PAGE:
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Good morning whatever it is at the time you are reading this. We’ve been pretty restricted during this lockdown. So come, let’s look at a pretty forgotten profession . How? Through our imagination of course, how else 🤷‍♀️ Shall we start now?

 We are standing outside a small wood plank gate that we slowly push open. Inside, a woman who is wearing an oversized shirt that has mud spots on it, greets us. She greets us with a warm smile and leads the way. After walking up to the verandah, you notice a wooden wheel and lots of clay. 

Choosing the Right Potter's Wheel… — Kara Leigh Ford Ceramics


Oh! You get it now. She’s a potter and we are in a pottery class. Not Harry potter, but a real potter, the one that is a profession 😂 You realise that I have brought you to a potter. But why?

Have some patience dude, you’ll know soon enough.

After a little intro she decides to show us the entire process of pottery.

She begins by taking a lump of clay from a pile of clay, or play dough. Then, she makes her wheel move around its axis and throws the clay lump on the centre of the wheel. Afterwards, she moves the wheel faster with the help of a stick. She has now begun her pottery. It feels so good to see it that it beats the satisfying videos. Soon she is done with making the new pots. Her attention is now shifted to the half-made pots. She picks up one of them and starts hammering on the still-quite-soft pot with a rectangular piece of wood. You think what is she doing? This way the pot will break. 

Almost as if reading your mind, the potter says that I’m doing this to give shape to the pots. This is very important. If the potters didn’t do this, most of us would get a weird looking pot. We leave the place and SNAP! We reach home.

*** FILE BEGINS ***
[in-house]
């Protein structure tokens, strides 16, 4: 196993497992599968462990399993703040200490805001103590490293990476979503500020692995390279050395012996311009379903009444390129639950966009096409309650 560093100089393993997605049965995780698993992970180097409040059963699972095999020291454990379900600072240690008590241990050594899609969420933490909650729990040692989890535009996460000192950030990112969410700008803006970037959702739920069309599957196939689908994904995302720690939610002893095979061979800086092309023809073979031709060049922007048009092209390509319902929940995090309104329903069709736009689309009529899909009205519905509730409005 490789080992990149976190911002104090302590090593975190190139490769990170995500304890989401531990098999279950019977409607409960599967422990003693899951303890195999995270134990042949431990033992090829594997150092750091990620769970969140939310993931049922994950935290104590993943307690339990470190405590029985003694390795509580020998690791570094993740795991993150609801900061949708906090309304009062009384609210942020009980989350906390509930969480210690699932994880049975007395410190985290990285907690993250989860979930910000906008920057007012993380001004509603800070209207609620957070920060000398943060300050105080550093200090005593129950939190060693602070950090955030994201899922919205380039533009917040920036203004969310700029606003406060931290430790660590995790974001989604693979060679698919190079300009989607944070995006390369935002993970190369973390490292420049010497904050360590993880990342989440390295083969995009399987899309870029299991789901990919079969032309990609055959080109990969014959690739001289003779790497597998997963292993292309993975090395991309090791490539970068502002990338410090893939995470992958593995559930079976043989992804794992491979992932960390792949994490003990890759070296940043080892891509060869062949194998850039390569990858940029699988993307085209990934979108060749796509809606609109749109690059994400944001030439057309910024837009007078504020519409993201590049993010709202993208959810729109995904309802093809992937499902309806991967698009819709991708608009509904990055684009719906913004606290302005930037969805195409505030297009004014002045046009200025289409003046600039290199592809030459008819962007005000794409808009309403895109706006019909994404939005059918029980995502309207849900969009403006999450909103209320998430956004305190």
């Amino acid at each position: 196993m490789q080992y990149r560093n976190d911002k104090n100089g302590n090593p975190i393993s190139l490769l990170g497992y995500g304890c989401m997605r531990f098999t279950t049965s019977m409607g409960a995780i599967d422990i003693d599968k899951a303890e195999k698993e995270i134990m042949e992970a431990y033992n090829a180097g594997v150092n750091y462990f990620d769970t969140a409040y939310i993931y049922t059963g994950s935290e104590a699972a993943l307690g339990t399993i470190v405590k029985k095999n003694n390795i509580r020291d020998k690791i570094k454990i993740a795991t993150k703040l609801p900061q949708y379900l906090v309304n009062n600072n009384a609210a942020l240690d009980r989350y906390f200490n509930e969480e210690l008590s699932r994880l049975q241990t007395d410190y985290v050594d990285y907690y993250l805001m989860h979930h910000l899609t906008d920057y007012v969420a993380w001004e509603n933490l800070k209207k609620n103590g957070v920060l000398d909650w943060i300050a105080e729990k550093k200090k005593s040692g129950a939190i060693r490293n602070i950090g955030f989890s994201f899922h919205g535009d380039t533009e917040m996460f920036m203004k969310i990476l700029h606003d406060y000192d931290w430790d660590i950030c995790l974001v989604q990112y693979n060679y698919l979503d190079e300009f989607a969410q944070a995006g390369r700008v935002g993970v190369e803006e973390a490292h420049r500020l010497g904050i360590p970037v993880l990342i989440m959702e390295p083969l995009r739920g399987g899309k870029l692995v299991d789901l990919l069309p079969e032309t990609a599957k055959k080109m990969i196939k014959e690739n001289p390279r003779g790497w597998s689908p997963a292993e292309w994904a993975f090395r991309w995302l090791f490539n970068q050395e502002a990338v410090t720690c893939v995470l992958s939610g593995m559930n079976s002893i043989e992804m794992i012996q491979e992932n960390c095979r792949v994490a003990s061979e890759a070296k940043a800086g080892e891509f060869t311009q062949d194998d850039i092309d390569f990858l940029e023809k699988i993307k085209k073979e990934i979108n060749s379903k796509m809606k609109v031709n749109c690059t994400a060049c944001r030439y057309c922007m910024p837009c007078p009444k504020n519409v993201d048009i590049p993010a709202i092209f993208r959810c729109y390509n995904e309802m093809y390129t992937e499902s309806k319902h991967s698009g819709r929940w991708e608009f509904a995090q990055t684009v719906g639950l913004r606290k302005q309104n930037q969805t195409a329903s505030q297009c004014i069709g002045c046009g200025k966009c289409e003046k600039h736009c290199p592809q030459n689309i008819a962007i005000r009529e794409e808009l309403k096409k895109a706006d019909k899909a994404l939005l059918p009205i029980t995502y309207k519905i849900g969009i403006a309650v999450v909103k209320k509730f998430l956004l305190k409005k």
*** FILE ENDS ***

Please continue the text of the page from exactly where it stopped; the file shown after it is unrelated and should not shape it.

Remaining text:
So? How was this journey? I really hope it broke the monotony of the situation and was like a field trip or excursion. Now if it is a field trip, the teacher will definitely ask you to write what you have learnt from the trip, isn’t it?

No worries ‘cause I’ve got your back. I’ll write the feedback for you 😉 

We saw that the potter had to hammer his pots, one of the things most dear to him, only to shape them. He also has to put them in the fire to make them dry so that they can be strong. The hotter the fire is, the stronger the pots are.

There is a similar pattern in our life too. Our teacher and parents scold us, not only because we err, but also to shape us, to make us stronger. And this can be done with wet pots only. That’s why we get most of our scolding during our childhood. It is so that we are well shaped and do not crack easily.



This concept had been told to me by my 5th grade class teacher. I think the people who were with me in that section may remember it. I’d like to thank all my teachers, especially primary school teachers who have hammered when I was a half-made pot. I’m still not complete but the major part of the work has been done by you. So thanks again, even if I can’t thank you enough.


In case anyone wanted to actualise their imagination, here is the link to a video for them.

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